Colin Robert Holland was born in Weymouth, England on July 22, 1953. He attended The Hardye School in Dorchester and went on to Plymouth Polytechnic where he graduated in 1976 with a B.Sc. in Physical Sciences.
Even before he became a journalist, Holland had gained experience as an organizer serving his college in the southwest of England in a paid position where we was responsible for a student newspaper, arranged publicity and helped organize pop music acts to entertain the students. He did this for a year after his own graduation in 1976.
In 1977, when he moved to London to join Electronic Technology, the publication of the Society of Electronic & Radio Technicians, as an assistant editor, he was putting those skills to work. Still only in his mid-20s Holland was editing the monthly members' magazine as well as helping organize technical conferences on microprocessor testing, on writing technical documentation, on consumer electronics and other topics. The breadth and unstinting nature of his involvement was something that would mark his career.
Holland handing out a coveted Best in Show Award at ARM TechCon 2011.
In 1982, after a brief period as production editor on The Accountant magazine, Holland joined the publishing house of Morgan Grampian in Woolwich, southeast London, as production editor for a U.K. monthly technical magazine called Electronic Engineering under its editor-in-chief Ron Neale.
These were the glory years of controlled circulation publishing with monthly issues often in excess of 200 pages and put together by a staff of just three or four editors with secretarial support. Neale recalls that Holland was organized, diligent and multi-talented. Holland was the one team member who could turn his hand to any and all aspects of what was a complex process of turning typewritten copy into a perfect-bound magazine that was distributed to electronic engineers across the U.K.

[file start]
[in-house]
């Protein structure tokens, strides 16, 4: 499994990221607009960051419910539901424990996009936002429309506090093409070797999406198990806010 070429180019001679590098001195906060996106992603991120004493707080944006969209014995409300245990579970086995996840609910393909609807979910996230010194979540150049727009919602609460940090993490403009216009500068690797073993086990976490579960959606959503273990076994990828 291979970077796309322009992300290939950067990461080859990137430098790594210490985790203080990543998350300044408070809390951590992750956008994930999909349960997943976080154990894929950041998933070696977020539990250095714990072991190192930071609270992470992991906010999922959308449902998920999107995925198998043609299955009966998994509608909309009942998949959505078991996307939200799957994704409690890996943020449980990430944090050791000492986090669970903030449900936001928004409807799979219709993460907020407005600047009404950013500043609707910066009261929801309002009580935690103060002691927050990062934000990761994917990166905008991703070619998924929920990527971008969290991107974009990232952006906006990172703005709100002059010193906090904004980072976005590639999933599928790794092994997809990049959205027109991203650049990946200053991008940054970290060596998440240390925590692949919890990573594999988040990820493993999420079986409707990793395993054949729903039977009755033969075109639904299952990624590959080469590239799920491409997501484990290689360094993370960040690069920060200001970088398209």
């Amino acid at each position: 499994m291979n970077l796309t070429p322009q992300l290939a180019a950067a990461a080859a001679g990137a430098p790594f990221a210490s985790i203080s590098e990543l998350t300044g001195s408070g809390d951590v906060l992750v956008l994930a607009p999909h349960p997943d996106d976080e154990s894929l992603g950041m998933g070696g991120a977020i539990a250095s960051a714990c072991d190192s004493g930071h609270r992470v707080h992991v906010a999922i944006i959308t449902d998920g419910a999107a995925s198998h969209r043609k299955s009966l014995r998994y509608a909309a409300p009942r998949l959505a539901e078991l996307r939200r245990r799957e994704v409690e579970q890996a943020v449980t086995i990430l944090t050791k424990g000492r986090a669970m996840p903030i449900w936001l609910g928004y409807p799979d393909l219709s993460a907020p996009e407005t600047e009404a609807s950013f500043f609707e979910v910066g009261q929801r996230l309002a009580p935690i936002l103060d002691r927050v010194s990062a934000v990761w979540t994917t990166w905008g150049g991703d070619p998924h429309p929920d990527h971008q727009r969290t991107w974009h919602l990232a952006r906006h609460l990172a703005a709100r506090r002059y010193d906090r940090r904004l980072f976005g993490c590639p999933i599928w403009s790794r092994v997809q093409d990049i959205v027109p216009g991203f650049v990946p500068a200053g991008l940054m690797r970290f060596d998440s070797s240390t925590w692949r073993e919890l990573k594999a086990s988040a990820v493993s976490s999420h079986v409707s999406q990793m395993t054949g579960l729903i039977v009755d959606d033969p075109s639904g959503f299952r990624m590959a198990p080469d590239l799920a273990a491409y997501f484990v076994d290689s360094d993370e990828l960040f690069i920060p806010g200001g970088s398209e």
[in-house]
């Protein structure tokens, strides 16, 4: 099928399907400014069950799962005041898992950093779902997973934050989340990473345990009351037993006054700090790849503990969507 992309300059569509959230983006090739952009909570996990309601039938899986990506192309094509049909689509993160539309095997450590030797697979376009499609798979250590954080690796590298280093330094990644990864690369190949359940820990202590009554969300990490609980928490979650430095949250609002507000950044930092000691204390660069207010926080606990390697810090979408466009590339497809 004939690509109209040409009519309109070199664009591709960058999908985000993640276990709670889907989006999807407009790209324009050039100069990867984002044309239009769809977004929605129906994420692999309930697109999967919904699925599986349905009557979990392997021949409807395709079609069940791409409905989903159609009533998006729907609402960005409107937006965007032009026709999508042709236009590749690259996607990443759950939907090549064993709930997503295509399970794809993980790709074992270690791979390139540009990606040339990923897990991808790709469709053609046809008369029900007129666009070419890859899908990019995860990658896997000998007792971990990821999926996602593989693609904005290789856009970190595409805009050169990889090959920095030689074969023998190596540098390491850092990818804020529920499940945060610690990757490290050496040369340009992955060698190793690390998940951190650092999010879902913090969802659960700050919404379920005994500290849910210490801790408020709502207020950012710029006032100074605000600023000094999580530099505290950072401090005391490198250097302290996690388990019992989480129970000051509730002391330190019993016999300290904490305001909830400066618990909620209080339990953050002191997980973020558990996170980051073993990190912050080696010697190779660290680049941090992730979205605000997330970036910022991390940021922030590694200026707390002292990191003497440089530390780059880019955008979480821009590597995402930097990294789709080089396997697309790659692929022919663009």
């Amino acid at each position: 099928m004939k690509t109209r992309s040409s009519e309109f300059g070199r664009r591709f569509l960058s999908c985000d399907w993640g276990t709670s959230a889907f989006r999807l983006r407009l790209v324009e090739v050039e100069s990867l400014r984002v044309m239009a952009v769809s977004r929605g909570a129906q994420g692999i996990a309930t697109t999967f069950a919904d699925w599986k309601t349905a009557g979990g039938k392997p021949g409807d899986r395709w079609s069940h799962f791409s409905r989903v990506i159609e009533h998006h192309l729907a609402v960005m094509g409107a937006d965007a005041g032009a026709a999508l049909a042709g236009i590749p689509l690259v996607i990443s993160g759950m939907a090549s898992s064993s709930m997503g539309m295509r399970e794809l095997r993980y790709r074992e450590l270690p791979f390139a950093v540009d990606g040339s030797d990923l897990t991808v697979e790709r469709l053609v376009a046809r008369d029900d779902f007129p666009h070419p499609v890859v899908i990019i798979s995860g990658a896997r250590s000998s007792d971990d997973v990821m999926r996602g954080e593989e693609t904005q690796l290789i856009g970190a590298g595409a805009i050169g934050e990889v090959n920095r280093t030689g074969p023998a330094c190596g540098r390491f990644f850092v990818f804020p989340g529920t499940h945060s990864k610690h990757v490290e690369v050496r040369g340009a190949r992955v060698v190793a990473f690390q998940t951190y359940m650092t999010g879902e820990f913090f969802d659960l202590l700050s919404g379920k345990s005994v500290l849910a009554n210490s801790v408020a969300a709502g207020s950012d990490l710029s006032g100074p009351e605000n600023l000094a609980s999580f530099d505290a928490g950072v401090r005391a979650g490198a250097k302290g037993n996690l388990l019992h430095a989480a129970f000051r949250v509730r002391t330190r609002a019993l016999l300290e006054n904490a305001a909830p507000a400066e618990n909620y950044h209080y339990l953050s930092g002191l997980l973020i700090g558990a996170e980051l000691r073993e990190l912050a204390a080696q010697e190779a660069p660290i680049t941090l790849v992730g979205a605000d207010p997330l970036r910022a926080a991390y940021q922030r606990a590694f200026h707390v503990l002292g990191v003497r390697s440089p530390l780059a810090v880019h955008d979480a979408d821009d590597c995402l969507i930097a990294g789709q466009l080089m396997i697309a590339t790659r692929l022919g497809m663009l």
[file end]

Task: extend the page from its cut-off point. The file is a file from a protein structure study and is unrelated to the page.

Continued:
It was at this time that Holland applied his passion for sports to supporting Charlton Athletic Football Club, his local soccer team. Holland never had the physique of an athlete but he came from a sporting family. His father had played soccer as goalkeeper for Weymouth and for the county of Dorset as an amateur and was also a wicketkeeper at cricket. Holland loved most sports and was no fair-weather fan. As a season-ticket holder he would support Charlton at almost every game throughout the season from August to May. Alternate weekends were often marked by marathon rail trips across England to away games and soccer was a source of much of his social life. At times he combined his work skills with his hobby, editing a fan's magazine (fanzine) called Valiants Viewpoint.
Over 18 years – as Morgan Grampian evolved to become Miller Freeman – Holland helped launch the U.K. "product book" What's New In Electronics (WNIE), then served as products and distribution editor on the weekly U.K. newspaper Electronics Times before taking on the editorship of WNIE in March 1997, a task he performed for three years.
But times were changing. Miller Freeman moved from Woolwich where Holland had established himself in an apartment on Shooters Hill and so he took the opportunity to try his hand as a free-lance. During the period 2001 to 2008 he undertook numerous assignments as well as being the online editor for Embedded Systems Engineering and editor of Embedded Systems Europe.
In 2006 Holland, while still working on a freelance basis, was called upon to help launch EE Times Europe in print and online and he again thrived as an organizational and production lynchpin, this time for what was a pan-European editorial team that was linked by email and online chat-rooms. Many of the operational systems that launched the publication were devised by Holland during the frequent visits he made to the publication's base in Brussels, Belgium, during the startup phase.